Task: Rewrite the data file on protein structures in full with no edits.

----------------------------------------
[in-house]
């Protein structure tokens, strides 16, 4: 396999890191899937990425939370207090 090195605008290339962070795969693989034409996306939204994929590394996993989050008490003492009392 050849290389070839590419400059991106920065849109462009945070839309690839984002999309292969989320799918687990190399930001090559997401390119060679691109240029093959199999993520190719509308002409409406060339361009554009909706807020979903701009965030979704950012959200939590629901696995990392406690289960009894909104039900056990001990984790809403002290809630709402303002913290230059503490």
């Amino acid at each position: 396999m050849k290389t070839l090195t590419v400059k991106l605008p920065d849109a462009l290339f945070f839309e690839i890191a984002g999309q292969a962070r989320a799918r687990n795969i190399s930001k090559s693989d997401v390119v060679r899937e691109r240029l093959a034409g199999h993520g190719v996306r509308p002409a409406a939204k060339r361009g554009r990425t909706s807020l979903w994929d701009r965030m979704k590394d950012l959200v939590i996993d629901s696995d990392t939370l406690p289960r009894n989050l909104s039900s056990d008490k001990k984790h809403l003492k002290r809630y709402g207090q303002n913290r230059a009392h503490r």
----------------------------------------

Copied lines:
[in-house]
């Protein structure tokens, strides 16, 4: 396999890191899937990425939370207090 090195605008290339962070795969693989034409996306939204994929590394996993989050008490003492009392 050849290389070839590419400059991106920065849109462009945070839309690839984002999309292969989320799918687990190399930001090559997401390119060679691109240029093959199999993520190719509308002409409406060339361009554009909706807020979903701009965030979704950012959200939590629901696995990392406690289960009894909104039900056990001990984790809403002290809630709402303002913290230059503490």
């Amino acid at each position: 396999m050849k290389t070839l090195t590419v400059k991106l605008p920065d849109a462009l290339f945070f839309e690839i890191a984002g999309q292969a962070r989320a799918r687990n795969i190399s930001k090559s693989d997401v390119v060679r899937e691109r240029l093959a034409g199999h993520g190719v996306r509308p002409a409406a939204k060339r361009g554009r990425t909706s807020l979903w994929d701009r965030m979704k590394d950012l959200v939590i996993d629901s696995d990392t939370l406690p289960r009894n989050l909104s039900s056990d008490k001990k984790h809403l003492k002290r809630y709402g207090q303002n913290r230059a009392h503490r």